Provide them with reassurance: children get worried about illness and death and may think this will happen to them. Discuss with them their worry and reassure them that very few children get sick.

Empower children: Offer them control by discussing what we can all do to stay safe. Re iterate the importance of hand washing- Jack and Dr Betty song is a good family singing while hand washing for 20 seconds.

Be present for them and open to all their questions.

It is ok for them and for us to feel anxious, worried, insecure. It is ok. We are learning during this time and we can use this as a unique opportunity to teach them how to cope and become more resilient.

Because if as Euripides said “There is in the worst of fortune the best chances for a happy change”, we can use this knowledge and learning to develop a better future for everyone, more importantly the children.

Dr Ioanna Nixon, Oncologist and Career, Performance, Leadership and Resilience Coach

1. Children’s information about COVID19
2. Life on hold: Children’s wellbeing and COVID19

How to tell your child you are proud of them: the 3 magic words

A graduation, a pic-nic, and another story of joy hiding in the smallest things.

Hello again! When I was a child, I remember how important it was to know my family was proud of me. It was important they celebrated my efforts, achievements and that they were also there for me when I experienced failure. As a mom of two boys, aged 10 and 5, I try to always remind myself of how important it is to show my own kids how proud I am for them. Show it in a way they understand and for all the things that matter to them. The things they feel proud of and also the things they feel they could do better at or experiencing as failure.

Here is a common story. 9 years ago, when George, my eldest, was 1 year old, he made his first little baby steps. His first unsteady little steps!  I very vividly remember how I felt on that day. He was trying and falling and keep trying till he actually made his first steps. He was so happy I was so happy and of course a wee celebration in the house followed with hundreds of pictures. No exaggeration here, literally hundreds. The same thing happened when he managed to hold his spoon and started eating without help. Once again, hundreds of pictures and a wee celebration of this milestone. Same thing when he said his first word, counted to three, learned to read his first word. Does this sound familiar? Have you also been there? Since then there have been many milestones in his development that we celebrated, showing how proud we are for his efforts and achievements.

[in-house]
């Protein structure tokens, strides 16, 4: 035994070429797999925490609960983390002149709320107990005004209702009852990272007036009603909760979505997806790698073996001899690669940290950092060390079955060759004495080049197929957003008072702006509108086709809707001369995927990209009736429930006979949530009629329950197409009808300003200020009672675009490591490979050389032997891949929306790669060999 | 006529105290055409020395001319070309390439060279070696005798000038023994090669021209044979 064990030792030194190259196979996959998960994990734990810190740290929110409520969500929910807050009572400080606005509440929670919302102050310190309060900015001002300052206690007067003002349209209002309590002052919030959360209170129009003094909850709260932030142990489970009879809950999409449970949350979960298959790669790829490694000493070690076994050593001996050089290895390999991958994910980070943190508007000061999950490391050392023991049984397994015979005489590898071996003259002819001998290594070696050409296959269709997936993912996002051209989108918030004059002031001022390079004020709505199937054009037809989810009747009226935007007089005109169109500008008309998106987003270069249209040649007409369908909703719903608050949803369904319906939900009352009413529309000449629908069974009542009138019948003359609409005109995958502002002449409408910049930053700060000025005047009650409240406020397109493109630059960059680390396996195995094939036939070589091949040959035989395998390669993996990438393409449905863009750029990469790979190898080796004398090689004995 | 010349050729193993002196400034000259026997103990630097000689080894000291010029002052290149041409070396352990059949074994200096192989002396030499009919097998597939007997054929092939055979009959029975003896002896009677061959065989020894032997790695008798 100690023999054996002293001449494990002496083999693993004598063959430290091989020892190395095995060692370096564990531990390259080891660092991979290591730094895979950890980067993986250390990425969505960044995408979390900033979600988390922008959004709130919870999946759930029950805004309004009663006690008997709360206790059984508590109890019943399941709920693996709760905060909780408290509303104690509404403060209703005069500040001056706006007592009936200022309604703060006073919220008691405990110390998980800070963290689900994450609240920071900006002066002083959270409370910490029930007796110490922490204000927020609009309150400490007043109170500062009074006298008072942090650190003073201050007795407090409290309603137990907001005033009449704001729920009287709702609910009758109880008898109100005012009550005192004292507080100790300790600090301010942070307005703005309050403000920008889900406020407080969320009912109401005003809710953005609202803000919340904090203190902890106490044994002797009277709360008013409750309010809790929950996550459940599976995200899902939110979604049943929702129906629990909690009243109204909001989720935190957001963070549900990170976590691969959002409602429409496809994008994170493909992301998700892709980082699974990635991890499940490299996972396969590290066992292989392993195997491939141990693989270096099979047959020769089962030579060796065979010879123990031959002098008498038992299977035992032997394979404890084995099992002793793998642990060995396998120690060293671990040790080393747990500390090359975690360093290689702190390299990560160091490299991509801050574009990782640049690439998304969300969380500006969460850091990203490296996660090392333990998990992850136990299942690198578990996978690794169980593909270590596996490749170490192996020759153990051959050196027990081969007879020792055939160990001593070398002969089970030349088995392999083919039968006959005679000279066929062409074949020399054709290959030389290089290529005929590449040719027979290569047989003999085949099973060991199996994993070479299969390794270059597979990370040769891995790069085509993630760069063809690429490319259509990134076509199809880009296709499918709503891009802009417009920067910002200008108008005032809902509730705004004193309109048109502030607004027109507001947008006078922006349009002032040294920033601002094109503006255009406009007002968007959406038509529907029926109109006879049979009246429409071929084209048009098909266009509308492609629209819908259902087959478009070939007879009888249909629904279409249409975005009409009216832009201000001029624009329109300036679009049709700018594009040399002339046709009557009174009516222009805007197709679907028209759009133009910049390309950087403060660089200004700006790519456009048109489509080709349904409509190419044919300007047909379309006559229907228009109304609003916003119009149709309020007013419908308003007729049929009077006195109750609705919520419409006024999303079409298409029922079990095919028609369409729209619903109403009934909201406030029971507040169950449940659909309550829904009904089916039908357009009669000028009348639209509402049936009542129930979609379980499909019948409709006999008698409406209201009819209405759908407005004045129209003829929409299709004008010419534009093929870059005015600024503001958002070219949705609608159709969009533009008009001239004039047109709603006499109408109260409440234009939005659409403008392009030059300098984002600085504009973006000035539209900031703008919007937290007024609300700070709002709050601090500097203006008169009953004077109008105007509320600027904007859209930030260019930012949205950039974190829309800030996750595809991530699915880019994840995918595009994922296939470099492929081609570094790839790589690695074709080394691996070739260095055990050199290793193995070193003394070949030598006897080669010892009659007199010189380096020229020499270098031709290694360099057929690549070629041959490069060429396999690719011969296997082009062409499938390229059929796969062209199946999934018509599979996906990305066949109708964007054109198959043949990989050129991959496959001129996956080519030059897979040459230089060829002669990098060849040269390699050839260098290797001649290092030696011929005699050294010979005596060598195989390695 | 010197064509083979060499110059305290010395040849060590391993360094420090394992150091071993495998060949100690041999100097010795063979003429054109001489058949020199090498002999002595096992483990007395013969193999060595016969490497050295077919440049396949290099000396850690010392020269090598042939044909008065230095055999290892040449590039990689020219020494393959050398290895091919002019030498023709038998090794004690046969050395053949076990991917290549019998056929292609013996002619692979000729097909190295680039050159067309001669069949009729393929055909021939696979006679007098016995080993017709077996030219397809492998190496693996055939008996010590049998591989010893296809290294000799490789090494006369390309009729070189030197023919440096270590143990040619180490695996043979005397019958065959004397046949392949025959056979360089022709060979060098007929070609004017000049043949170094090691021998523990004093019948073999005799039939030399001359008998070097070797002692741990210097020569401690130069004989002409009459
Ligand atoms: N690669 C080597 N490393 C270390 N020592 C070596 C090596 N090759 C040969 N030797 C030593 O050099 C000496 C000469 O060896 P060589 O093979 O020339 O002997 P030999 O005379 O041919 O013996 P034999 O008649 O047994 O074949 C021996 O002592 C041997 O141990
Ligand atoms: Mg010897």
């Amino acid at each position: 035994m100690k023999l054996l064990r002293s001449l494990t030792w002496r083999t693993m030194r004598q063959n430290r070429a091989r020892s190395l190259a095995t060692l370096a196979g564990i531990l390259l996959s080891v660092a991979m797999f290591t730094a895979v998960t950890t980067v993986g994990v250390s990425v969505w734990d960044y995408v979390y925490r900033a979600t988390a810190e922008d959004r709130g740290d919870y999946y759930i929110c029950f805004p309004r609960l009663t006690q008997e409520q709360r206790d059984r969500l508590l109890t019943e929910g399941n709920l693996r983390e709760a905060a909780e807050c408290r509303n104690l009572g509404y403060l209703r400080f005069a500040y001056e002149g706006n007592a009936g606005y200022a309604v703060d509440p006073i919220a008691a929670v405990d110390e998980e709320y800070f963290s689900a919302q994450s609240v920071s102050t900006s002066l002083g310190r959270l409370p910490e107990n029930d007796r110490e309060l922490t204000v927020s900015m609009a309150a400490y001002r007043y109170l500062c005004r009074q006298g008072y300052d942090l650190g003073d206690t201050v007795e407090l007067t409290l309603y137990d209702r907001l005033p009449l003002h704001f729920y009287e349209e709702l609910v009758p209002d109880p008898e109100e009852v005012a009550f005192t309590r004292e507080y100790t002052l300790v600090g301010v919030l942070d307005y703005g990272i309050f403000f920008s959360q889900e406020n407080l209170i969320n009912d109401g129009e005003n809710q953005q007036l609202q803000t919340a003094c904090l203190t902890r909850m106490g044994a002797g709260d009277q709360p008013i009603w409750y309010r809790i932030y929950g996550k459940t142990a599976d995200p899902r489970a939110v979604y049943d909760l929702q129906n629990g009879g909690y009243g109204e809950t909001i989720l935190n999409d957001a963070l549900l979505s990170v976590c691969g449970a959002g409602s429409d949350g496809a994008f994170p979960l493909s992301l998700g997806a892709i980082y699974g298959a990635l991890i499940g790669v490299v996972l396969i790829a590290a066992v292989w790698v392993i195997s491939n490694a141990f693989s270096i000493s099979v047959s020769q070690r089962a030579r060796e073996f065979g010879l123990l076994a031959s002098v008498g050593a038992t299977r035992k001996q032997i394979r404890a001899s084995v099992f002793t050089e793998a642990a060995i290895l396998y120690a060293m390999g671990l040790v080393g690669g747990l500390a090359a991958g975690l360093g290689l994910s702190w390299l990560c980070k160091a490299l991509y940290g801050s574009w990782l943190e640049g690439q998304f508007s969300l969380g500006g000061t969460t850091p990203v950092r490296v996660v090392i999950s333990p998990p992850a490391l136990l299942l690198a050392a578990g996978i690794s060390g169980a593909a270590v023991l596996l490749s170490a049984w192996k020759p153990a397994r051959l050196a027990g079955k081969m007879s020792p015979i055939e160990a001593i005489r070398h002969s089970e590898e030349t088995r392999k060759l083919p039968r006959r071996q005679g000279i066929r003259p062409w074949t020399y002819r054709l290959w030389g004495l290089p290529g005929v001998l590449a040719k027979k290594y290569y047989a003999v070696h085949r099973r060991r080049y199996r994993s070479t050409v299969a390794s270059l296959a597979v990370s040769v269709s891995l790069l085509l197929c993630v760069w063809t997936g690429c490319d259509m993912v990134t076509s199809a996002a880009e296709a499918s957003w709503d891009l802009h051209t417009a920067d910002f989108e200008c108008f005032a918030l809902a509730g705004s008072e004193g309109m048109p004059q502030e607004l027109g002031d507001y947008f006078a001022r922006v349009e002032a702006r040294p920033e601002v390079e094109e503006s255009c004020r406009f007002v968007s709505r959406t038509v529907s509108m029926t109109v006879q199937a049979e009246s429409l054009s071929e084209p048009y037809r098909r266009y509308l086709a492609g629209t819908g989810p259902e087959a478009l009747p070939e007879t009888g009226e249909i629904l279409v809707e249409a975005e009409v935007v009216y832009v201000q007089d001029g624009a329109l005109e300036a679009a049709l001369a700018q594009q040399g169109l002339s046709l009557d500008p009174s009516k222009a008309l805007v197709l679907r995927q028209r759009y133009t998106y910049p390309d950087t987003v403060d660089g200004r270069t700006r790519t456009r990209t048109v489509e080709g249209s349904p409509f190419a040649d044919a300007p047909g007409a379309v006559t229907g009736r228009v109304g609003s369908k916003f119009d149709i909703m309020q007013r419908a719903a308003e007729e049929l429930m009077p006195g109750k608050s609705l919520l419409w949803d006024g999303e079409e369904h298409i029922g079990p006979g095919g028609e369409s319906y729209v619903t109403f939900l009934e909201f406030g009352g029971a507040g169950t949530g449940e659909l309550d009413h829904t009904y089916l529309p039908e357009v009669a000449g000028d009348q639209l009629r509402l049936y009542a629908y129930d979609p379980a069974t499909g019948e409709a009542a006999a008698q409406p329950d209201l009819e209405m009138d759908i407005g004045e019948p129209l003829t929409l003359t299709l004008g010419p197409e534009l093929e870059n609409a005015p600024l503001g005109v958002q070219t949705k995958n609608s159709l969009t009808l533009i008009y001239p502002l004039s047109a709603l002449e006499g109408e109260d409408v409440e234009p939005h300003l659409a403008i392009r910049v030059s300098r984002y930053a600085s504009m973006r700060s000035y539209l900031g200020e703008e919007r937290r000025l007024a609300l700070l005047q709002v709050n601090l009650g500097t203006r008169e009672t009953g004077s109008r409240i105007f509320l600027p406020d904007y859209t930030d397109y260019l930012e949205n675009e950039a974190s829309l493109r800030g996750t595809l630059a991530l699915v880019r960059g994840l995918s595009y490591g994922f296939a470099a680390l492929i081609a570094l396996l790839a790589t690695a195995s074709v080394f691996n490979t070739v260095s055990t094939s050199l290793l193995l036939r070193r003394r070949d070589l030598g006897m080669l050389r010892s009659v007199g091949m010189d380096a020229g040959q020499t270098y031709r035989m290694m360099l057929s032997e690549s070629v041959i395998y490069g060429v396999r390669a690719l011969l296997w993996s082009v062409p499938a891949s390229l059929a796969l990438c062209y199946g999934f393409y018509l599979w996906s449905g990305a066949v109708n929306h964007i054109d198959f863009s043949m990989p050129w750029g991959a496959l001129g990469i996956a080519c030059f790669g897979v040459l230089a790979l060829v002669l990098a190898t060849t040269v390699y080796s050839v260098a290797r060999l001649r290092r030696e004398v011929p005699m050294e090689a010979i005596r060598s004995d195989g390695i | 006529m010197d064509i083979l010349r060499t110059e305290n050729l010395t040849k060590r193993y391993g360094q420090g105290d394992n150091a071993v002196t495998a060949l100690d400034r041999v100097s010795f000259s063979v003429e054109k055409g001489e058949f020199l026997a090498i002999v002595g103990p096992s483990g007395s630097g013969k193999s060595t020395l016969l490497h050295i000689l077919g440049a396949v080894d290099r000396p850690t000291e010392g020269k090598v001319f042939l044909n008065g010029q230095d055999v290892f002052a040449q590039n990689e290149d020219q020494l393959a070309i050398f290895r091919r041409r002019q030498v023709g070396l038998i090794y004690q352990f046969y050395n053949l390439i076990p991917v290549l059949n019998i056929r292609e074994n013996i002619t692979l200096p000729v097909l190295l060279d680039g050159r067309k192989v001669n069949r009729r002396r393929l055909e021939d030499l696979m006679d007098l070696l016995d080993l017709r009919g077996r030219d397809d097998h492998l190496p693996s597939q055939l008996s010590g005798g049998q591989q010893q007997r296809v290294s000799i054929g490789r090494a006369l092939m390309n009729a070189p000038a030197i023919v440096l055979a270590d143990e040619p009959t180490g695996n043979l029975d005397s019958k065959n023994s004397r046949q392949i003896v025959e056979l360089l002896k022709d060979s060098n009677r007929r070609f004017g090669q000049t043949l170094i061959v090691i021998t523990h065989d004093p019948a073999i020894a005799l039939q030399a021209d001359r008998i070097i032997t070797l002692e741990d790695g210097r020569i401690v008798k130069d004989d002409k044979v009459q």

What about the daily achievements?  How do we acknowledge these and show our child we are proud of them? More importantly, what about what the child experiences as a failure, which is probably the most important time we need to express how proud we are of them? As a working mom, juggling a career in medicine, I know how difficult it can be and how much guilt we sometimes feel when we are not present when something important happens. Or when we are too busy at work or too tired. I know this for fact, as I am also walking the walk. First thing first, get rid of any guilt and let us explore TOGETHER how we can praise our children for the little and big achievements and give them pride in failures. Do this in a way they understand. In a way that matters to them and is meaningful to them.

Research suggests although we are all proud of our kids, the way we are communicating this is not always good enough. Research also highlights how important it is to praise our children to support their development at all levels.

It is important we express this and communicate it effectively to motivate them, teach them how to be proud of themselves and how to accept themselves. Teach them how to learn from success and failure, turning both into steps for future development. Descriptive praise, encouraging efforts and using rewards are a few ways of doing this effectively. Using all above is the recipe to behavioural change:

  • Descriptive praise: tell your child what it is they did that made you proud of them. Explain to them why rather than simply saying “I am proud of you”.
  • Encouraging efforts: acknowledge the effort and praise it. “I see how much effort you put into your homework today. Well done!”, or “tell me how you made this drawing. I like the colors and the theme. How did you make these choices?”
  • Rewards: using treats tailored to your child’s likes is a fantastic way of telling them they did a good job!

Combining all three above works magic! When we praise, encourage and offer reward for a certain behaviour it is more likely our child will adapt this behaviour. The precondition is we need to notice positive behaviours in the first instance. Our brain is wired to notice negative behaviours more than the positive ones. As parents we should be aware of this and make deliberate effort to notice, praise, encourage and reward positive behaviours.

Words carry a lot of meaning and weight. Our parenting magic words are: